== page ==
Losing faith in our government

By | September 18, 2020

Do you trust the Centers for Disease Control and Prevention?

Many people don’t, according to a recent survey conducted by the Kaiser Family Foundation. Just 67% said they have a fair amount of trust in the CDC to provide reliable information about the coronavirus. That number is down 16 percentage points since April. Among Republicans, the drop was even greater — now, only 30% of registered Republicans said they trust the CDC.

The CDC isn’t the only institution that has lost the public’s confidence over the past few months. Fewer than half of U.S. voters trust the news media (47%), 43% say they trust President Trump, and 42% say they trust Congress, according to a Consortium poll. Meanwhile, state residents’ opinions of their governors vary depending on how each governor responded to the pandemic. Vermont Gov. Phil Scott, for example, is enjoying approval ratings north of 75%, while only 29% of Floridians say they approve of Florida Gov. Ron DeSantis’s handling of the pandemic.

These numbers are discouraging. When a crisis occurs, we should trust our government and its leaders to manage it prudently and efficiently. That trust simply no longer exists for many people, and there are many reasons why.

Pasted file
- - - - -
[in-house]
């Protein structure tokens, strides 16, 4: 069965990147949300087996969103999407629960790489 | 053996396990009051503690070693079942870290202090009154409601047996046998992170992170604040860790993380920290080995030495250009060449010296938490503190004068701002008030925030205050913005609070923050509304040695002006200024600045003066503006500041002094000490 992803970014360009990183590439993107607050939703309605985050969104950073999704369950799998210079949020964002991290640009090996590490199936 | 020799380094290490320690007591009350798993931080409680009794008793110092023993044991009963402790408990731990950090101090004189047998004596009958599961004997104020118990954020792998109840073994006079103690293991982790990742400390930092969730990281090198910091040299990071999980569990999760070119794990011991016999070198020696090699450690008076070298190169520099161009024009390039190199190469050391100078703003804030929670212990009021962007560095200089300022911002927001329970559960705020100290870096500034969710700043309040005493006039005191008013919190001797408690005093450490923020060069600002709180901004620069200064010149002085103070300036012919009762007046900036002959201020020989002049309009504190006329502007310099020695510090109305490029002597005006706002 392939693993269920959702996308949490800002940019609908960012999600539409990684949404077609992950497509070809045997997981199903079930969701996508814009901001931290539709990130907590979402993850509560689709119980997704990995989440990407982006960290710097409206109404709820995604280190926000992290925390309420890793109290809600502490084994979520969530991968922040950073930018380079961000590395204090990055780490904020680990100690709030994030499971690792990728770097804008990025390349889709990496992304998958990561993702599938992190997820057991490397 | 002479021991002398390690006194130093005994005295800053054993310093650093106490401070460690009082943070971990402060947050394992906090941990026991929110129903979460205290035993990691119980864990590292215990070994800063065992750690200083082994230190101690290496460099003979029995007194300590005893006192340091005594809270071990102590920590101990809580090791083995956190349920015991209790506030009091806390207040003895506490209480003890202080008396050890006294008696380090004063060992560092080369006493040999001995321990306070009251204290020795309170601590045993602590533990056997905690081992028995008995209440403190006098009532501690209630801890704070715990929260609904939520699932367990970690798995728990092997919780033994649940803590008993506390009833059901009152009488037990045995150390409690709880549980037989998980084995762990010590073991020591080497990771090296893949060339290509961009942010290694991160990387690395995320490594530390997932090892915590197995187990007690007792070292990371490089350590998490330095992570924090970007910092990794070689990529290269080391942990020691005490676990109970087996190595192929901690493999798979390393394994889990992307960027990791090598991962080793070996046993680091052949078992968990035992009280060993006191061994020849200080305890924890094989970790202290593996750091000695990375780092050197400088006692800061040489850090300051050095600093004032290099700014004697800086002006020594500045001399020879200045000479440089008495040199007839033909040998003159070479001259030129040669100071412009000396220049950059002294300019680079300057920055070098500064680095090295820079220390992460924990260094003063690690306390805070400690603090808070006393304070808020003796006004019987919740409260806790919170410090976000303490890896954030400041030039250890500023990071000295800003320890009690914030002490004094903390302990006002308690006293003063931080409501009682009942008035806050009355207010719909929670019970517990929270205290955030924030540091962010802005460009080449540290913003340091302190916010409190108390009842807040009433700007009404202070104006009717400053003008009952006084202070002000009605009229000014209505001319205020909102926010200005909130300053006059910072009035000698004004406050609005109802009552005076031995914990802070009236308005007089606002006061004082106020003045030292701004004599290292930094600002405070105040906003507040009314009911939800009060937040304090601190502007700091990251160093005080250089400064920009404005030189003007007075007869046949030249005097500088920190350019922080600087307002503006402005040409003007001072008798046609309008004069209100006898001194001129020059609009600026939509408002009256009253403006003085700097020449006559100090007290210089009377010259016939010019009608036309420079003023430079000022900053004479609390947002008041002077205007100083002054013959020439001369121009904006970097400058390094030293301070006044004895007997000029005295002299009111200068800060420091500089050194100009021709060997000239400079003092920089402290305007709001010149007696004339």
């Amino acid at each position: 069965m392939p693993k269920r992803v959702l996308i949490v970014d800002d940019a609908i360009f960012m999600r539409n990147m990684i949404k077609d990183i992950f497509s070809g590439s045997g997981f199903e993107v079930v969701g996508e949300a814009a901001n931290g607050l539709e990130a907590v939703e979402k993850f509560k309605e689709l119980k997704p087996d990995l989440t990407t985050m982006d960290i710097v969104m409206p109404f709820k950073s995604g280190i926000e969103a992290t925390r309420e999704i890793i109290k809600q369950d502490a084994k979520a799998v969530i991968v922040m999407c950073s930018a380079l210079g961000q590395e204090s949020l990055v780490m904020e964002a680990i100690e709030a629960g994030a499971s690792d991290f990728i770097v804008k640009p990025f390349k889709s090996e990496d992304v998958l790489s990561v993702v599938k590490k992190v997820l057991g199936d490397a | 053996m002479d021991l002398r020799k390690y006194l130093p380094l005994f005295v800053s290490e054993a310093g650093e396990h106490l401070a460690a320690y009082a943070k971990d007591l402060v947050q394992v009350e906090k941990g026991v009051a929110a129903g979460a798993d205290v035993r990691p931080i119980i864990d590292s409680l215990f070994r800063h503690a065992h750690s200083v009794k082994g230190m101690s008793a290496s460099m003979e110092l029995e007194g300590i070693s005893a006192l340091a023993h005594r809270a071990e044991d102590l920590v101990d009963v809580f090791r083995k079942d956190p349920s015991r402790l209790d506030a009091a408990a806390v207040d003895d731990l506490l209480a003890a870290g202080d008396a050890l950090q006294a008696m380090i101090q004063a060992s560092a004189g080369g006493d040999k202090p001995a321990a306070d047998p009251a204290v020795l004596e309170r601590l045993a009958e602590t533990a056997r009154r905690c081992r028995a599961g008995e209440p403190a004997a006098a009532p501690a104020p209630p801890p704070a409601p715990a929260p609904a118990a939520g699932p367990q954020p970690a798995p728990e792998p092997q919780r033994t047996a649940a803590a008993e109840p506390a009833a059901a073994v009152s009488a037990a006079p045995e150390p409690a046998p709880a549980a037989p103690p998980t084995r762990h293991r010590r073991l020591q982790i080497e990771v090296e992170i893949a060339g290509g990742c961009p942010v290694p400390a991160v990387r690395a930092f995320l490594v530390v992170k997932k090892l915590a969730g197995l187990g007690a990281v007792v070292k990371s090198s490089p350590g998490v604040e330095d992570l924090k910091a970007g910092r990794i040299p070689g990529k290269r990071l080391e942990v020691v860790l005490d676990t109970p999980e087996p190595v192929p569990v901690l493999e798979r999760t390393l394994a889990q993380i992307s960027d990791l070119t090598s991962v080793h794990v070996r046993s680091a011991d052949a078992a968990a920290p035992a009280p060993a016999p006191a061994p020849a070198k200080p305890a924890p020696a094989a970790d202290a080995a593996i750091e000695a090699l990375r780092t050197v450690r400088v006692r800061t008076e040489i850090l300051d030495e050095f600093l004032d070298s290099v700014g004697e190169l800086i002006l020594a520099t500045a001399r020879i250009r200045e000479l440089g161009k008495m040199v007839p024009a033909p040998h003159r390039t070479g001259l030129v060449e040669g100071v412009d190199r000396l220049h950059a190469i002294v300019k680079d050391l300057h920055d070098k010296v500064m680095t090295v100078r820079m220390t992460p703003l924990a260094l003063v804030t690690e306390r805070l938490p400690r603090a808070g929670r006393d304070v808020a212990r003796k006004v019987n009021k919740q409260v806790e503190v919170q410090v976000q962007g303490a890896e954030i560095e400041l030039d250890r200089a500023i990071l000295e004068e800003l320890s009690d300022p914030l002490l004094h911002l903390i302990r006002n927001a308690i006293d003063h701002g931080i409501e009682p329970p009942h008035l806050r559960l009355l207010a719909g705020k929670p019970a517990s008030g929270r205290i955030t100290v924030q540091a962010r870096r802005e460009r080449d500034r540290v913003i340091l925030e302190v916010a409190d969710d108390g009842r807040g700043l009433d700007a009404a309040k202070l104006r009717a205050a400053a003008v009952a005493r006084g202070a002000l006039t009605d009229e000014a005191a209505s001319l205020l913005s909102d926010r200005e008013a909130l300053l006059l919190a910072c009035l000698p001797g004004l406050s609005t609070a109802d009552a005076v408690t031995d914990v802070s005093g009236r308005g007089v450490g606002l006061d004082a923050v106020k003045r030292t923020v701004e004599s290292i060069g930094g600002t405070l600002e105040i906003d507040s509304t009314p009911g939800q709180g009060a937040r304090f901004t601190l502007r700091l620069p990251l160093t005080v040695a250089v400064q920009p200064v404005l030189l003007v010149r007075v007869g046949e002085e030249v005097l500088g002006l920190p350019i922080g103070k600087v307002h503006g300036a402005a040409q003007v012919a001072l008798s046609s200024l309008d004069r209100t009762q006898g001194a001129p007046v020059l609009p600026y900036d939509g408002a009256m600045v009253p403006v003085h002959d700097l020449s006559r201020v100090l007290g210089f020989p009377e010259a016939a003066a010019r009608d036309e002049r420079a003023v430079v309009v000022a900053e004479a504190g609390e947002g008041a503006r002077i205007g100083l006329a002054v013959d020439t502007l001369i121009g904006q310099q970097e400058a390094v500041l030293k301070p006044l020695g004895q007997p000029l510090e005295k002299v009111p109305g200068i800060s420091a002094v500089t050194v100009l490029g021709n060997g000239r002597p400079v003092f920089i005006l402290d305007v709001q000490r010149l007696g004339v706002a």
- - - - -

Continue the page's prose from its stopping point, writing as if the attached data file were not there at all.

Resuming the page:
Consider the ever-changing health guidance on the coronavirus. Then consider the financial crisis from a decade ago flowing from the misdeeds that happened under the noses of a dozen financial regulators. The faulty Boeing 737 Max, which twice crashed thanks to a malfunction, was approved by the Federal Aviation Administration. Throw in the Iraq War, the massive national debt, and countless scandals by our national, state, and local leaders, and you understand where this distrust comes from

Trump’s bumbling messaging has further decreased the country’s confidence in the federal government’s ability. And Congress’s inability to negotiate and compromise to provide the public with additional, much-needed financial aid has confirmed that our lawmakers sit in the chamber not to legislate, but to bicker.

All of this has led to an erosion of trust in our public and scientific institutions. And without trust, the next steps will be that much more difficult.